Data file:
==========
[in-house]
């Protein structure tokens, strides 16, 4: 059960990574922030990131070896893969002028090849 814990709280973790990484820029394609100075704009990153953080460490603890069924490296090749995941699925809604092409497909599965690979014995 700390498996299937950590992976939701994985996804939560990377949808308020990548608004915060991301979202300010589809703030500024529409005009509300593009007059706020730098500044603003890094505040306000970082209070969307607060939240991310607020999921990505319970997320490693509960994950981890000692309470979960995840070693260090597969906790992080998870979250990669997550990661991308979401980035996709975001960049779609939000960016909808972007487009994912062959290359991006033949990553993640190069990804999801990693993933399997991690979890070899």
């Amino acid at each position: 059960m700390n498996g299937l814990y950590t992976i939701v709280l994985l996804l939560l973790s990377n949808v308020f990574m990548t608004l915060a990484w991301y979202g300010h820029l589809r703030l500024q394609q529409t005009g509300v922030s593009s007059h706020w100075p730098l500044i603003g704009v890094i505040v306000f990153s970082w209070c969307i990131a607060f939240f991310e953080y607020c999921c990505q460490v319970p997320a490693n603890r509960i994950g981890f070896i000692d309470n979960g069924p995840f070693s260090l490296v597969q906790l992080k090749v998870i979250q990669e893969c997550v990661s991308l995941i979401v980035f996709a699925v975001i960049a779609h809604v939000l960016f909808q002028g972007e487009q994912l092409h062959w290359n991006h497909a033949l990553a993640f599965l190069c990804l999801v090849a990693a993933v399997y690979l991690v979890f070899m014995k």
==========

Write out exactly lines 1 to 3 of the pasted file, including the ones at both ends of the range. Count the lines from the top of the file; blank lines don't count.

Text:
[in-house]
């Protein structure tokens, strides 16, 4: 059960990574922030990131070896893969002028090849 814990709280973790990484820029394609100075704009990153953080460490603890069924490296090749995941699925809604092409497909599965690979014995 700390498996299937950590992976939701994985996804939560990377949808308020990548608004915060991301979202300010589809703030500024529409005009509300593009007059706020730098500044603003890094505040306000970082209070969307607060939240991310607020999921990505319970997320490693509960994950981890000692309470979960995840070693260090597969906790992080998870979250990669997550990661991308979401980035996709975001960049779609939000960016909808972007487009994912062959290359991006033949990553993640190069990804999801990693993933399997991690979890070899």
């Amino acid at each position: 059960m700390n498996g299937l814990y950590t992976i939701v709280l994985l996804l939560l973790s990377n949808v308020f990574m990548t608004l915060a990484w991301y979202g300010h820029l589809r703030l500024q394609q529409t005009g509300v922030s593009s007059h706020w100075p730098l500044i603003g704009v890094i505040v306000f990153s970082w209070c969307i990131a607060f939240f991310e953080y607020c999921c990505q460490v319970p997320a490693n603890r509960i994950g981890f070896i000692d309470n979960g069924p995840f070693s260090l490296v597969q906790l992080k090749v998870i979250q990669e893969c997550v990661s991308l995941i979401v980035f996709a699925v975001i960049a779609h809604v939000l960016f909808q002028g972007e487009q994912l092409h062959w290359n991006h497909a033949l990553a993640f599965l190069c990804l999801v090849a990693a993933v399997y690979l991690v979890f070899m014995k």